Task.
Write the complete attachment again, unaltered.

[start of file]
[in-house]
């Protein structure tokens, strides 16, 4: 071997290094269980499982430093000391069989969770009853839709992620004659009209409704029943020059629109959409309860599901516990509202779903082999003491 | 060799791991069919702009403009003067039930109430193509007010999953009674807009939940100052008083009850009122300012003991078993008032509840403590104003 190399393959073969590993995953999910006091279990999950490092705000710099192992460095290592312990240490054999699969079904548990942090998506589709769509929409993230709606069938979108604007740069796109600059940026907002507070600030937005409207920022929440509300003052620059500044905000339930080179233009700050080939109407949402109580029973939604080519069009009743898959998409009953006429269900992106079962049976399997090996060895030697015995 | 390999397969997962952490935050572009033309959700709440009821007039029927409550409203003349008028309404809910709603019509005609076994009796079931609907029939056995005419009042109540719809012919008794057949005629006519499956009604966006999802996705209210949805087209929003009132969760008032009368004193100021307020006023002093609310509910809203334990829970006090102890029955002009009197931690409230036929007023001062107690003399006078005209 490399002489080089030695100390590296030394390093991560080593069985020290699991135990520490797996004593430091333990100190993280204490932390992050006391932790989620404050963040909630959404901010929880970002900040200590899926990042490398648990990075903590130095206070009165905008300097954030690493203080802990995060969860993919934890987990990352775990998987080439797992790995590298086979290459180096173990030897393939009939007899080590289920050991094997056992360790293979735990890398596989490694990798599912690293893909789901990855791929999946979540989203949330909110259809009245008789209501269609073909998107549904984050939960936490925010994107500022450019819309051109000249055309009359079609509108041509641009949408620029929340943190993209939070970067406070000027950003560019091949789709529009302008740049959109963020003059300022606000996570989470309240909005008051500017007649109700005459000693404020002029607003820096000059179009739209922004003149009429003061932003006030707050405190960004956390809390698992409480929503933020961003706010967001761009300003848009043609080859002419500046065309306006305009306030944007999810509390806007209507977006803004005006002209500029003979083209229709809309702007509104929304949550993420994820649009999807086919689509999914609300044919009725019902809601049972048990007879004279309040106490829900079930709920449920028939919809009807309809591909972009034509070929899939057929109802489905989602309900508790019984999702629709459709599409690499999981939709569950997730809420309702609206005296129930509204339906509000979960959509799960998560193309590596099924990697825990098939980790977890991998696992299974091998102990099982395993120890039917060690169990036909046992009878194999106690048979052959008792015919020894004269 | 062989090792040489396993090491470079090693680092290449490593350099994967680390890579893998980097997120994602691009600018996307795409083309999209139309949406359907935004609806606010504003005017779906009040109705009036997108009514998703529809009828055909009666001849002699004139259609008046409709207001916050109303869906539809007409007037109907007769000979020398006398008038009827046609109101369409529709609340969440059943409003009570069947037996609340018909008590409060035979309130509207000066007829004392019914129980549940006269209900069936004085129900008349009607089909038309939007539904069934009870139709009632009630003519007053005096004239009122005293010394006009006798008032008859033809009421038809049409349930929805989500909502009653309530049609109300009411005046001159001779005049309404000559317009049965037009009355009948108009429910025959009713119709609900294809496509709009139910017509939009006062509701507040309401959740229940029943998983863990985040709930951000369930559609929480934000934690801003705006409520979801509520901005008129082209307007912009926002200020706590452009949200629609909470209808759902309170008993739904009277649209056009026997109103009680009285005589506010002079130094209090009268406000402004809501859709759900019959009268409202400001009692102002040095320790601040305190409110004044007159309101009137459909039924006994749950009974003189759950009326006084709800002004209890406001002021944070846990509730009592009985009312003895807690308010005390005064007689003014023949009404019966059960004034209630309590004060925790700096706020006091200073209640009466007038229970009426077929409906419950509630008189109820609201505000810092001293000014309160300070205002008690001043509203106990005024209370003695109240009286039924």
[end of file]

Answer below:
[in-house]
């Protein structure tokens, strides 16, 4: 071997290094269980499982430093000391069989969770009853839709992620004659009209409704029943020059629109959409309860599901516990509202779903082999003491 | 060799791991069919702009403009003067039930109430193509007010999953009674807009939940100052008083009850009122300012003991078993008032509840403590104003 190399393959073969590993995953999910006091279990999950490092705000710099192992460095290592312990240490054999699969079904548990942090998506589709769509929409993230709606069938979108604007740069796109600059940026907002507070600030937005409207920022929440509300003052620059500044905000339930080179233009700050080939109407949402109580029973939604080519069009009743898959998409009953006429269900992106079962049976399997090996060895030697015995 | 390999397969997962952490935050572009033309959700709440009821007039029927409550409203003349008028309404809910709603019509005609076994009796079931609907029939056995005419009042109540719809012919008794057949005629006519499956009604966006999802996705209210949805087209929003009132969760008032009368004193100021307020006023002093609310509910809203334990829970006090102890029955002009009197931690409230036929007023001062107690003399006078005209 490399002489080089030695100390590296030394390093991560080593069985020290699991135990520490797996004593430091333990100190993280204490932390992050006391932790989620404050963040909630959404901010929880970002900040200590899926990042490398648990990075903590130095206070009165905008300097954030690493203080802990995060969860993919934890987990990352775990998987080439797992790995590298086979290459180096173990030897393939009939007899080590289920050991094997056992360790293979735990890398596989490694990798599912690293893909789901990855791929999946979540989203949330909110259809009245008789209501269609073909998107549904984050939960936490925010994107500022450019819309051109000249055309009359079609509108041509641009949408620029929340943190993209939070970067406070000027950003560019091949789709529009302008740049959109963020003059300022606000996570989470309240909005008051500017007649109700005459000693404020002029607003820096000059179009739209922004003149009429003061932003006030707050405190960004956390809390698992409480929503933020961003706010967001761009300003848009043609080859002419500046065309306006305009306030944007999810509390806007209507977006803004005006002209500029003979083209229709809309702007509104929304949550993420994820649009999807086919689509999914609300044919009725019902809601049972048990007879004279309040106490829900079930709920449920028939919809009807309809591909972009034509070929899939057929109802489905989602309900508790019984999702629709459709599409690499999981939709569950997730809420309702609206005296129930509204339906509000979960959509799960998560193309590596099924990697825990098939980790977890991998696992299974091998102990099982395993120890039917060690169990036909046992009878194999106690048979052959008792015919020894004269 | 062989090792040489396993090491470079090693680092290449490593350099994967680390890579893998980097997120994602691009600018996307795409083309999209139309949406359907935004609806606010504003005017779906009040109705009036997108009514998703529809009828055909009666001849002699004139259609008046409709207001916050109303869906539809007409007037109907007769000979020398006398008038009827046609109101369409529709609340969440059943409003009570069947037996609340018909008590409060035979309130509207000066007829004392019914129980549940006269209900069936004085129900008349009607089909038309939007539904069934009870139709009632009630003519007053005096004239009122005293010394006009006798008032008859033809009421038809049409349930929805989500909502009653309530049609109300009411005046001159001779005049309404000559317009049965037009009355009948108009429910025959009713119709609900294809496509709009139910017509939009006062509701507040309401959740229940029943998983863990985040709930951000369930559609929480934000934690801003705006409520979801509520901005008129082209307007912009926002200020706590452009949200629609909470209808759902309170008993739904009277649209056009026997109103009680009285005589506010002079130094209090009268406000402004809501859709759900019959009268409202400001009692102002040095320790601040305190409110004044007159309101009137459909039924006994749950009974003189759950009326006084709800002004209890406001002021944070846990509730009592009985009312003895807690308010005390005064007689003014023949009404019966059960004034209630309590004060925790700096706020006091200073209640009466007038229970009426077929409906419950509630008189109820609201505000810092001293000014309160300070205002008690001043509203106990005024209370003695109240009286039924």